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Devon vs Somerset (26.11.2017.)

Devon & Somerset’s 1st and U-160 teams met yesterday at a new venue, Sampford Peverell’s Village Hall. It proved an ideal set-up, situated, as it is, almost on the county border, close to the M5 and with its own main-line railway station, Tiverton Parkway. The hall itself was ideal in every respect, and being decked out with boughs of holly brought a seasonal touch to the proceedings.

The 1st team meeting proved to be a match of two halves – the top and bottom half. Somerset had a strong top 4, but conceded more and more the further one went down the team lists, and from that alone one could reasonably expect a fairly comfortable win for Devon. The fact that it didn’t turn out that way seemed to lie in the middle orders, boards 7 – 11 where Devon enjoyed a 20 grading points advantage on every board, yet failed to record a single win. This, coupled with the fact that Somerset won all 4 top games, made it a very close, sweaty-palmed afternoon indeed. If Devon hadn’t been offered some free help – one no-show and a suicide – there might have been a somewhat different outcome.  The Devon Captain’s observations follow:-

Meanwhile, the U-160s took no such chances, losing only 2 of their 12 games. They have now won both of their matches in the WECU stage, and await the draw for the National Stages, early next year.

Jonathan Underwood wrote as follows:

When I saw the Somerset team before the match, I’d thought we should have a large lead on the lower 12 boards (where we outgraded them by on average 20 points) which would win the match provided nothing too disastrous happened on the top four, which proved somewhat prophetic.

At the venue there was an ill omen as the first lot of tables we found were of a height intended for toddlers, but eventually we found the right ones. First panic over. I thought the place was very suitable and would certainly book it again.

By the time the match started Somerset were still missing three of their players, only two of whom did eventually turn up, leaving Steve Martin with a wasted journey and Devon with a point. It wasn’t our first though, as Oliver’s opponent miscued his gambit and resigned after 10 moves.

Looking around at a fairly early stage of the match our three Pauls seemed to be going well, with Paul Hampton’s opponent running short of time already after just 10 moves on the board. Jos Haynes also looked to be winning, and soon afterwards both he and Paul O’Neill added wins to draws from Tim, Brian, Chris and Stephen Homer. One way or the other games involving Jack Rudd always finish quickly, and this time Walter succumbed to the Somerset IM. Devon led 6-3.

Things on the other top boards weren’t looking so good. Dominic ran out of time after 29 moves and Graham had to contend with a menacing passed pawn. I offered a draw thinking my opponent was bound to accept as he was significantly worse albeit, with a big lead on time. I was wrong. Over the next few moves my position improved to winning.. and then went to dead lost as I struggled with the clock. A similar reverse befell Paul Brooks and it was 6 all.

By now Dennis had a pair of bishops for a rook, which together with his opponent’s weakened pawn structure proved enough to win, but Graham had to resign shortly afterwards and it was 7 all. So we went down 4-0 on the top boards.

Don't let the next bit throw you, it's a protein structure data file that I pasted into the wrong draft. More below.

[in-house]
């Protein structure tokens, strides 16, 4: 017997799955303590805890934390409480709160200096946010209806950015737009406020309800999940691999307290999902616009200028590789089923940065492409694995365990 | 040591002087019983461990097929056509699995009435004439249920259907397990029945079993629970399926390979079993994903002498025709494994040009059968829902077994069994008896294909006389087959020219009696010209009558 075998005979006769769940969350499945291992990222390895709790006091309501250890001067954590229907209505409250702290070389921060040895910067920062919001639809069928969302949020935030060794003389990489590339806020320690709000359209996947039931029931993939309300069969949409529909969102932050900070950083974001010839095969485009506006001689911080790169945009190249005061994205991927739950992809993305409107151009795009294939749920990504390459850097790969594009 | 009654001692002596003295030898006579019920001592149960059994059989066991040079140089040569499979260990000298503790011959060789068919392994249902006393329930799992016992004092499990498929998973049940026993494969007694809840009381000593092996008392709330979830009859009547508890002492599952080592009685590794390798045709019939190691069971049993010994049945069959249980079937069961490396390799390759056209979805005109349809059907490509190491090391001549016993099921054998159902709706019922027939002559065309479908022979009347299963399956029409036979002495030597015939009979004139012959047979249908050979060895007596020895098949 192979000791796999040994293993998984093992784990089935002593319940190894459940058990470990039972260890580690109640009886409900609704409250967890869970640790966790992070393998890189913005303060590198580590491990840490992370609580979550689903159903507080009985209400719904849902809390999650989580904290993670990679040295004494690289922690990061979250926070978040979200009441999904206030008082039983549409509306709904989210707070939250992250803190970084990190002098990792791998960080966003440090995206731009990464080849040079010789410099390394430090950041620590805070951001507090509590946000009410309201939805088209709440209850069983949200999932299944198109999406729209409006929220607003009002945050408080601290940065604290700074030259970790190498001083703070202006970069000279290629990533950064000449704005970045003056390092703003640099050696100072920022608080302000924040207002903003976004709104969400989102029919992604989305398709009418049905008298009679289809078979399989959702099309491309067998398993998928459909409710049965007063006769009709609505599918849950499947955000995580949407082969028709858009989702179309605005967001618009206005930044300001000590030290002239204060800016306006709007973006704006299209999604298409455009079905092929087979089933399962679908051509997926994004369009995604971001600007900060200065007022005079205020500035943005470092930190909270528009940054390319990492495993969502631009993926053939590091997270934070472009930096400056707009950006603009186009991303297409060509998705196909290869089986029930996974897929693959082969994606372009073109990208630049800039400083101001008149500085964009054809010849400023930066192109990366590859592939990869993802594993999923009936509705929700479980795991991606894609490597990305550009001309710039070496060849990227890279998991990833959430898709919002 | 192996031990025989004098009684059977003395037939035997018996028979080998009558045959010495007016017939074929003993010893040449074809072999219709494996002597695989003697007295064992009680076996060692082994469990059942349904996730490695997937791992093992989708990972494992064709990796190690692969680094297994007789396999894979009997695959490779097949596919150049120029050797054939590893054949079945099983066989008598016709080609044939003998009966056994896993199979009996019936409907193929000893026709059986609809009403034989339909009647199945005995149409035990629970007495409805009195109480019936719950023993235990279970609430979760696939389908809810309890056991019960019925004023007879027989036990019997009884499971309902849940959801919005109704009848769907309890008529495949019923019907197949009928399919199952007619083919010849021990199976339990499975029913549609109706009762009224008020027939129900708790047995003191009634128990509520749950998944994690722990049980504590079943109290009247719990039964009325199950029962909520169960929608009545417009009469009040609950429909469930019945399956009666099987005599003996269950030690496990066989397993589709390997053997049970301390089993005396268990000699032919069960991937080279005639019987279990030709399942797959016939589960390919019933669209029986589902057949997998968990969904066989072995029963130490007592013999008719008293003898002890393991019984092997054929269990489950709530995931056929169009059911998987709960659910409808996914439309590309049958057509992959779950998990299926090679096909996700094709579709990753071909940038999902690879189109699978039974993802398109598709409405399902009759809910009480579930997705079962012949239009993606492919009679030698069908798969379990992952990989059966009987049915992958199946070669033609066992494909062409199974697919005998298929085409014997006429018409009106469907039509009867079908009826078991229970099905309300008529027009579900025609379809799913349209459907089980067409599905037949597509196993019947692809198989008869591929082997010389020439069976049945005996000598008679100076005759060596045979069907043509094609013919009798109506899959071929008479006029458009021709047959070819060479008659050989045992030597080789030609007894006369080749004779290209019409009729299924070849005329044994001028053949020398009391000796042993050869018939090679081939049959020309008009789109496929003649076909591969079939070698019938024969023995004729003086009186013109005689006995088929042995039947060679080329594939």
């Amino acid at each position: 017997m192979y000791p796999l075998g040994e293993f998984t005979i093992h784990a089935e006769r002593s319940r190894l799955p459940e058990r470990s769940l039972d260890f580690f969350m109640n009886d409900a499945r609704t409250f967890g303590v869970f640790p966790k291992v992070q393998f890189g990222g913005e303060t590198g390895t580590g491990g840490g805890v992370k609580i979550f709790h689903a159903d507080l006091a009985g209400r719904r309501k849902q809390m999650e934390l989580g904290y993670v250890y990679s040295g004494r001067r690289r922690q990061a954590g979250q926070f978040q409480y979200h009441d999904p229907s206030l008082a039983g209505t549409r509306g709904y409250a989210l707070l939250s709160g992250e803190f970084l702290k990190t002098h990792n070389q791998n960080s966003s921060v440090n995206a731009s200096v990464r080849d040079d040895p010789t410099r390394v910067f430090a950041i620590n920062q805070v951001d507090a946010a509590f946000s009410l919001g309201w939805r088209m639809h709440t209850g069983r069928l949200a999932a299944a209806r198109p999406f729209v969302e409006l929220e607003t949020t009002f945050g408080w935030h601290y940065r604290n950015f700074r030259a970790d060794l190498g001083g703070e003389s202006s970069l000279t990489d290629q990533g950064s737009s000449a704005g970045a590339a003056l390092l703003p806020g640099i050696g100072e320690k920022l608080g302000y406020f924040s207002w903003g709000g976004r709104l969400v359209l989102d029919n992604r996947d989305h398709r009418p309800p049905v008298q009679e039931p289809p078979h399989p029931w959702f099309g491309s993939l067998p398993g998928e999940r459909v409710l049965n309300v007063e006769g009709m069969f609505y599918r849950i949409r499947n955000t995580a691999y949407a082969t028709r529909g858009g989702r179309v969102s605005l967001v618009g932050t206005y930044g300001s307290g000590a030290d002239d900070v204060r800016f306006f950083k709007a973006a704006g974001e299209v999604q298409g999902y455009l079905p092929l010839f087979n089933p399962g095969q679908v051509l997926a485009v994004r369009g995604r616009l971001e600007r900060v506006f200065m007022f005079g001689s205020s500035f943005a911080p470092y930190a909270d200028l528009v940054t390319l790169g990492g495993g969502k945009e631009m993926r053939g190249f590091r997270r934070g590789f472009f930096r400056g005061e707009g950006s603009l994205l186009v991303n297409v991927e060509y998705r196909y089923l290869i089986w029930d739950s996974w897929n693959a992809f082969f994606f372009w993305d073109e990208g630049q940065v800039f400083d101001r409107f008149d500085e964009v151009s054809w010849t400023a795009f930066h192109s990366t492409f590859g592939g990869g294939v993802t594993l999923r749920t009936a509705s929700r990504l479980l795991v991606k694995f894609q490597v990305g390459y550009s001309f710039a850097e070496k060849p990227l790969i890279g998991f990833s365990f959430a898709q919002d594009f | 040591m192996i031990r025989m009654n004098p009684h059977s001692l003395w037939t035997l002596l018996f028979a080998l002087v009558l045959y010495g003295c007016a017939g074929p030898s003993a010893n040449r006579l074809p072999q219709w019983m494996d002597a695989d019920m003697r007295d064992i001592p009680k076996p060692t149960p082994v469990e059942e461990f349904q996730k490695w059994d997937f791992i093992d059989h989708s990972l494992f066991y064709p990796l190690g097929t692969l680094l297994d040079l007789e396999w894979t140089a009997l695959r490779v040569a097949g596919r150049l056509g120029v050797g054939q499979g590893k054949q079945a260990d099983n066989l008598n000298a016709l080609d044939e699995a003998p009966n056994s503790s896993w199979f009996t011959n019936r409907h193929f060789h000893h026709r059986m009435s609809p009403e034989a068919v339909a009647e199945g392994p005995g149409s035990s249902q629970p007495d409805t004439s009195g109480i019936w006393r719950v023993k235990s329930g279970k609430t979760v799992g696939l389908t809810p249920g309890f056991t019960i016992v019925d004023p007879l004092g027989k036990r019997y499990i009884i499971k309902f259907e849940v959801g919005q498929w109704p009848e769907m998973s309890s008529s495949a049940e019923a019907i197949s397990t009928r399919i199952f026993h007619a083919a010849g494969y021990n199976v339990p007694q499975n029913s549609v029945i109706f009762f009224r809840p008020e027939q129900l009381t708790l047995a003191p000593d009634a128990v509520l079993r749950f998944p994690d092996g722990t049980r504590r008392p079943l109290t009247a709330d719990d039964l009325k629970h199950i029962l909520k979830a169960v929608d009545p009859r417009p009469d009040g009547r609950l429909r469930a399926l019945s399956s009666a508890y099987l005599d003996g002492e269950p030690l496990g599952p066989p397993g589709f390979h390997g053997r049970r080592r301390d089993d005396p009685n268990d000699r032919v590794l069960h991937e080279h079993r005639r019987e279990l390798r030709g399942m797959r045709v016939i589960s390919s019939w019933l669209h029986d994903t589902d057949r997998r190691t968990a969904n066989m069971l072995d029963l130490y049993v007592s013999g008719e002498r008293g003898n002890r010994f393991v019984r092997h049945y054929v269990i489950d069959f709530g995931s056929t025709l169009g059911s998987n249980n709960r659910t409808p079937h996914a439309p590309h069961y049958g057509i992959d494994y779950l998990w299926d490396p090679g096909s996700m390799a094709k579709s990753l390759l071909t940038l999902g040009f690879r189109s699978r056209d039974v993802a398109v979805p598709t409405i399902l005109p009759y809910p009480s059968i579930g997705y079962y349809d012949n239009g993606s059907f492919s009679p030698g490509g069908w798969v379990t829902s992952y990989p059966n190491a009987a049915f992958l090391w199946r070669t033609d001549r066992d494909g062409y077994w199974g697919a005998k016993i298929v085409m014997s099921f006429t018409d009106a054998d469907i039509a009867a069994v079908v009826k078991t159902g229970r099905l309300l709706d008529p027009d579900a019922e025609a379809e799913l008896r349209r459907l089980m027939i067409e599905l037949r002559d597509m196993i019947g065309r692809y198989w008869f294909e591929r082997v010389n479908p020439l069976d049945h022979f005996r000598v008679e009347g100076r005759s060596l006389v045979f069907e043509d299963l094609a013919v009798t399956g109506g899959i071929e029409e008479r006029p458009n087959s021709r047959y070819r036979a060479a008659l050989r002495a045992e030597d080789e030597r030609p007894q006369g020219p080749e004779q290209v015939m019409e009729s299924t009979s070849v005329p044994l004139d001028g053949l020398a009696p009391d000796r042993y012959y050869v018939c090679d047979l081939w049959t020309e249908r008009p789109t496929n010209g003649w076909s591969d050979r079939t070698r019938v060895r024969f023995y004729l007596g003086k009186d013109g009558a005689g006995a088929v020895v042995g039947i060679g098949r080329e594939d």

At this stage Paul Hampton’s lead on the clock was down to a few minutes, with a complicated open position and only 25 moves made. John was holding an awkward bad bishop against knight endgame.  With only a minute or so left Paul’s opponent went for simplifications, which seemed to leave him worse though not obviously losing, but having to consider a lot of possible threats in no time. I not sure whether Paul or I was the more relieved to see the flag fall around move 33. John’s game was agreed drawn within seconds, and Devon scraped home 8.5-7.5.

Thanks to everyone who turned out to play. I have now learned the wisdom of always fielding the strongest possible team, just in case it’s one of those days.

Jon.

Bd Devon 1st team Grd Somerset 1st team Grd
1 Walter Braun 203 0 1 Jack Rudd 215
2 Dom Mackle 198 0 1 Ben Edgell 202
3 Graham Bolt 196 0 1 Pat Krzyzanowski 197
4 Jon Underwood 192 0 1 Arturo Wong 189
5 Paul O’Neill 188 1 0 Andrew Gregory 175
6 Steve Martin 186 1 0 Andrew Cooper 174
7 John Wheeler 185 ½ ½ D. Painter-Kooiman 163
8 Brian Hewson 184 ½ ½ Lander Bedialauneta 159
9 Tim Paulden 183 ½ ½ Robert Radford 157
10 Steve Homer 181 ½ ½ Darren Freeman 156
11 Chris Lowe 176 ½ ½ Gerry Jepps 156
12 Dennis Cowley 173 1 0 Roger Knight 156
13 Paul Hampton 172 1 0 Dave Peters 156
14 Oliver Wensley 172 1 0 Alex Conway 150
15 Jos Haynes 171 1 0 Adrian Champion 147
16 Paul Brooks 170 0 1 Chris Purry 147
Devon U-160s Somerset U-160s
1 Alan Brusey 158 1 0 Philip Chapman 141
2 Charlie Howard 155 1 0 Chris Fewtrell 146
3 Brian Gosling 154 1 0 Chris McKinley 144
4 Nick Butland 150 0 1 Chris Strong 144
5 Peter Halmkin 148 ½ ½ Tim Wallis 144
6 Andrew Kinder 147 1 0 Utibe Effiong 142
7 Martin Quinn 146 1 0 Jim Fewkes 141
8 Josh Blackmore 143 1 0 Nigel Mills 133
9 Rob Wilby 140 ½ ½ Ben Radford 133
10 Adam Hart-Davis 135 ½ ½ Mark Baker 130
11 John Allen 134 0 1 Chris Lamming 129
12 Bob Jones 128 1 0 Martin Willis 129

Some nervous banter among the top boards before play started

Geberal view of the hall, decked out with boughs of holly and other festive trimmings

Somerset's top 4 boards get down to action, except Krzyzanowski whose empty chair bears witness to his being late.

Exotic and exciting Venezuelan, Arturo Wong, nearly reduced Devon's captain to tears with his fighting finish after being well down in the middlegame.

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